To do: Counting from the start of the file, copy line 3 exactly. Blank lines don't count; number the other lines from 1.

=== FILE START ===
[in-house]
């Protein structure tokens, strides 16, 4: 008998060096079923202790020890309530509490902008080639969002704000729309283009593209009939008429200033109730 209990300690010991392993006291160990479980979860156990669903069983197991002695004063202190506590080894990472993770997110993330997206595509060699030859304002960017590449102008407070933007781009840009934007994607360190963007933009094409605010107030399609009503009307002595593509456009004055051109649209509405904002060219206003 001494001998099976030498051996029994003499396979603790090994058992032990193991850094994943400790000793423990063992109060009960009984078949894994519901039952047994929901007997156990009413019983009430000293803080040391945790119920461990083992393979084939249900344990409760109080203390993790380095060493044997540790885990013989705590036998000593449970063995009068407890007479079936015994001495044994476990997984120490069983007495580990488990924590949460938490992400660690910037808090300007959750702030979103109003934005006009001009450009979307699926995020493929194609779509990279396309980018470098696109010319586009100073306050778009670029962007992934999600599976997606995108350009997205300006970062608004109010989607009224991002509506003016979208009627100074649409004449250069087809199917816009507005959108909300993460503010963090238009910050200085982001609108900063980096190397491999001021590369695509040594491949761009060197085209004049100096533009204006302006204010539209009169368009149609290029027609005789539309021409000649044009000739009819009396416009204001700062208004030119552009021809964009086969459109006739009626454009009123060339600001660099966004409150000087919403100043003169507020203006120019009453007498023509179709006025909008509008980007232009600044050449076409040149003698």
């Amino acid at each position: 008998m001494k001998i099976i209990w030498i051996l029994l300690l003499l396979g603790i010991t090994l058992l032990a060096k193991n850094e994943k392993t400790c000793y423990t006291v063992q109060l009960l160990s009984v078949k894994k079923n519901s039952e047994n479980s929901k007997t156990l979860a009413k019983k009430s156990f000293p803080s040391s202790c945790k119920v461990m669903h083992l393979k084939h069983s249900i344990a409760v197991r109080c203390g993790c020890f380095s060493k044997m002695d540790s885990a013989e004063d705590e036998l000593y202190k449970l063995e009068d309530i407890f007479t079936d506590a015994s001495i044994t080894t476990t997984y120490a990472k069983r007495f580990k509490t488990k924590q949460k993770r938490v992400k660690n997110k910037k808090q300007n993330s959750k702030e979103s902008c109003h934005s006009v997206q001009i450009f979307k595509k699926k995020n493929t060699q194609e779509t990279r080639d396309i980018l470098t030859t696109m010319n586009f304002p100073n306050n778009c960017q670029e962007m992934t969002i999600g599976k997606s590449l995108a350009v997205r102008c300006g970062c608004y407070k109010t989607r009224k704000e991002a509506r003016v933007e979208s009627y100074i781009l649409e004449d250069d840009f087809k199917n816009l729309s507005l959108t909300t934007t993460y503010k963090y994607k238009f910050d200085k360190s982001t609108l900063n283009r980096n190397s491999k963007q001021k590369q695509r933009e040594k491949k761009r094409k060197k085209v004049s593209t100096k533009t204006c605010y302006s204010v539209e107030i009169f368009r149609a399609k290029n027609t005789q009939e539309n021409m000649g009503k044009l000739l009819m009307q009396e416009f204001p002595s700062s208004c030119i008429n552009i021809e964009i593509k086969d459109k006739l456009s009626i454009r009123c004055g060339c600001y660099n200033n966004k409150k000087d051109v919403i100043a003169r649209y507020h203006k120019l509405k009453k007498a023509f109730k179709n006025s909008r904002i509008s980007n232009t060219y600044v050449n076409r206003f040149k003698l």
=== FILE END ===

């Amino acid at each position: 008998m001494k001998i099976i209990w030498i051996l029994l300690l003499l396979g603790i010991t090994l058992l032990a060096k193991n850094e994943k392993t400790c000793y423990t006291v063992q109060l009960l160990s009984v078949k894994k079923n519901s039952e047994n479980s929901k007997t156990l979860a009413k019983k009430s156990f000293p803080s040391s202790c945790k119920v461990m669903h083992l393979k084939h069983s249900i344990a409760v197991r109080c203390g993790c020890f380095s060493k044997m002695d540790s885990a013989e004063d705590e036998l000593y202190k449970l063995e009068d309530i407890f007479t079936d506590a015994s001495i044994t080894t476990t997984y120490a990472k069983r007495f580990k509490t488990k924590q949460k993770r938490v992400k660690n997110k910037k808090q300007n993330s959750k702030e979103s902008c109003h934005s006009v997206q001009i450009f979307k595509k699926k995020n493929t060699q194609e779509t990279r080639d396309i980018l470098t030859t696109m010319n586009f304002p100073n306050n778009c960017q670029e962007m992934t969002i999600g599976k997606s590449l995108a350009v997205r102008c300006g970062c608004y407070k109010t989607r009224k704000e991002a509506r003016v933007e979208s009627y100074i781009l649409e004449d250069d840009f087809k199917n816009l729309s507005l959108t909300t934007t993460y503010k963090y994607k238009f910050d200085k360190s982001t609108l900063n283009r980096n190397s491999k963007q001021k590369q695509r933009e040594k491949k761009r094409k060197k085209v004049s593209t100096k533009t204006c605010y302006s204010v539209e107030i009169f368009r149609a399609k290029n027609t005789q009939e539309n021409m000649g009503k044009l000739l009819m009307q009396e416009f204001p002595s700062s208004c030119i008429n552009i021809e964009i593509k086969d459109k006739l456009s009626i454009r009123c004055g060339c600001y660099n200033n966004k409150k000087d051109v919403i100043a003169r649209y507020h203006k120019l509405k009453k007498a023509f109730k179709n006025s909008r904002i509008s980007n232009t060219y600044v050449n076409r206003f040149k003698l």